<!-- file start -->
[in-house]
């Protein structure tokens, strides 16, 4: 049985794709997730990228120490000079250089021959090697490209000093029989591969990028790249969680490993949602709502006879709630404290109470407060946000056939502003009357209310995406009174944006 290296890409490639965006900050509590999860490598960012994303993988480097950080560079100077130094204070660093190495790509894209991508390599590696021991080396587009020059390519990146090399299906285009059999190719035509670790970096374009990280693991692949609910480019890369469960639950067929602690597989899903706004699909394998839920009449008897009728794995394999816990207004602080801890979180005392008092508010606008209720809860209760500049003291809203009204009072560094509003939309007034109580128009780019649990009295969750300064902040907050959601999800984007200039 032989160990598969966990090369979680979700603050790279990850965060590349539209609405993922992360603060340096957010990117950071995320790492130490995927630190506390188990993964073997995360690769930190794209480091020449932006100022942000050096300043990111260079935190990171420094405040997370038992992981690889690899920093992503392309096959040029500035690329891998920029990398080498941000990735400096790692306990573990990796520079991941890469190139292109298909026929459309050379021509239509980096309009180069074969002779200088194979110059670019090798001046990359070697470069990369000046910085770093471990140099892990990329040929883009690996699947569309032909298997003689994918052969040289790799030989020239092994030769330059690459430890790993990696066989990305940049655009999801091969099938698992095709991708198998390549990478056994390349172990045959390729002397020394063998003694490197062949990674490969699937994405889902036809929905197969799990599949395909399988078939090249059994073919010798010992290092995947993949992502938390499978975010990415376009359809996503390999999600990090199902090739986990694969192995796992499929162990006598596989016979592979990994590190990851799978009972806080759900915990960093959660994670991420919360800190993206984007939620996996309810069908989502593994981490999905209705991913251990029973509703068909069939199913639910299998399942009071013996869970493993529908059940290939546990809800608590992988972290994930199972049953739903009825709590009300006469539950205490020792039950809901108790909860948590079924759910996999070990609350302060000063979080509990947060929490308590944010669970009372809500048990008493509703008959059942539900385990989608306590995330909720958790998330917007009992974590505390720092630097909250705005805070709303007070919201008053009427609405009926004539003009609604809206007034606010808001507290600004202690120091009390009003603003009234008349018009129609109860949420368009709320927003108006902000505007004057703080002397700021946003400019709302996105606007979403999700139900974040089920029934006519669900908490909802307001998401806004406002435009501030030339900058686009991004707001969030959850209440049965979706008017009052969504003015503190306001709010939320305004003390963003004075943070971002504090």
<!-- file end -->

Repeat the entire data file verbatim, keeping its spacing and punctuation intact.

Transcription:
[in-house]
């Protein structure tokens, strides 16, 4: 049985794709997730990228120490000079250089021959090697490209000093029989591969990028790249969680490993949602709502006879709630404290109470407060946000056939502003009357209310995406009174944006 290296890409490639965006900050509590999860490598960012994303993988480097950080560079100077130094204070660093190495790509894209991508390599590696021991080396587009020059390519990146090399299906285009059999190719035509670790970096374009990280693991692949609910480019890369469960639950067929602690597989899903706004699909394998839920009449008897009728794995394999816990207004602080801890979180005392008092508010606008209720809860209760500049003291809203009204009072560094509003939309007034109580128009780019649990009295969750300064902040907050959601999800984007200039 032989160990598969966990090369979680979700603050790279990850965060590349539209609405993922992360603060340096957010990117950071995320790492130490995927630190506390188990993964073997995360690769930190794209480091020449932006100022942000050096300043990111260079935190990171420094405040997370038992992981690889690899920093992503392309096959040029500035690329891998920029990398080498941000990735400096790692306990573990990796520079991941890469190139292109298909026929459309050379021509239509980096309009180069074969002779200088194979110059670019090798001046990359070697470069990369000046910085770093471990140099892990990329040929883009690996699947569309032909298997003689994918052969040289790799030989020239092994030769330059690459430890790993990696066989990305940049655009999801091969099938698992095709991708198998390549990478056994390349172990045959390729002397020394063998003694490197062949990674490969699937994405889902036809929905197969799990599949395909399988078939090249059994073919010798010992290092995947993949992502938390499978975010990415376009359809996503390999999600990090199902090739986990694969192995796992499929162990006598596989016979592979990994590190990851799978009972806080759900915990960093959660994670991420919360800190993206984007939620996996309810069908989502593994981490999905209705991913251990029973509703068909069939199913639910299998399942009071013996869970493993529908059940290939546990809800608590992988972290994930199972049953739903009825709590009300006469539950205490020792039950809901108790909860948590079924759910996999070990609350302060000063979080509990947060929490308590944010669970009372809500048990008493509703008959059942539900385990989608306590995330909720958790998330917007009992974590505390720092630097909250705005805070709303007070919201008053009427609405009926004539003009609604809206007034606010808001507290600004202690120091009390009003603003009234008349018009129609109860949420368009709320927003108006902000505007004057703080002397700021946003400019709302996105606007979403999700139900974040089920029934006519669900908490909802307001998401806004406002435009501030030339900058686009991004707001969030959850209440049965979706008017009052969504003015503190306001709010939320305004003390963003004075943070971002504090």